## How to deal with version control of large amounts of (binary) data

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I am a PhD student of Geophysics and work with large amounts of image data (hundreds of GB, tens of thousands of files). I know svn and git fairly well and come to value a project history, combined with the ability to easily work together and have protection against disk corruption. I find git also extremely helpful for having consistent backups but I know that git cannot handle large amounts of binary data efficiently.

In my masters studies I worked on data sets of similar size (also images) and had a lot of problems keeping track of different version on different servers/devices. Diffing 100GB over the network really isn't fun, and cost me a lot of time and effort.

I know that others in science seem to have similar problems, yet I couldn't find a good solution.

I want to use the storage facilities of my institute, so I need something that can use a "dumb" server. I also would like to have an additional backup on a portable hard disk, because I would like to avoid transferring hundreds of GB over the network wherever possible. So, I need a tool that can handle more than one remote location.

Lastly, I really need something that other researcher can use, so it does not need to be super simple, but should be learnable in a few hours.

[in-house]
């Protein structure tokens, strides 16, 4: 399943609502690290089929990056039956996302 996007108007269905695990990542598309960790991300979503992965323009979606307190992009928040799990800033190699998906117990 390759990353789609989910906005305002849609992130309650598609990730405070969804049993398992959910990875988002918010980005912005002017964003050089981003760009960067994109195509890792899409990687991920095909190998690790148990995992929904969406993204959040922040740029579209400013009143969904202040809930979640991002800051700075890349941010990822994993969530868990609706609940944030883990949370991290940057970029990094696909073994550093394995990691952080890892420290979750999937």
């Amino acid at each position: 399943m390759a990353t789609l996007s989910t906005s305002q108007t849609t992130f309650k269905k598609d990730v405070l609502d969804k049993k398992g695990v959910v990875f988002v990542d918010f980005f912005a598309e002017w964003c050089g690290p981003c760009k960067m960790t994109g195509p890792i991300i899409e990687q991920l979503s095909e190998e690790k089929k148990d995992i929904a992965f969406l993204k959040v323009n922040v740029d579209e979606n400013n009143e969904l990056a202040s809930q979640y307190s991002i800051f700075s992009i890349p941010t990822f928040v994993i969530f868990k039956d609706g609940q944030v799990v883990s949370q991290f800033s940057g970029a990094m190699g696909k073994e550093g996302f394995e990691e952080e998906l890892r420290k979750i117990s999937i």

I have evaluated a lot of different solutions, but none seem to fit the bill:

• svn is somewhat inefficient and needs a smart server
• hg bigfile/largefile can only use one remote
• git bigfile/media can also use only one remote, but is also not very efficient
• attic doesn't seem to have a log, or diffing capabilities
• bup looks really good, but needs a "smart" server to work

I've tried git-annex, which does everything I need it to do (and much more), but it is very difficult to use and not well documented. I've used it for several days and couldn't get my head around it, so I doubt any other coworker would be interested.

How do researchers deal with large datasets, and what are other research groups using?

To be clear, I am primarily interested in how other researchers deal with this situation, not just this specific dataset. It seems to me that almost everyone should have this problem, yet I don't know anyone who has solved it. Should I just keep a backup of the original data and forget all this version control stuff? Is that what everyone else is doing?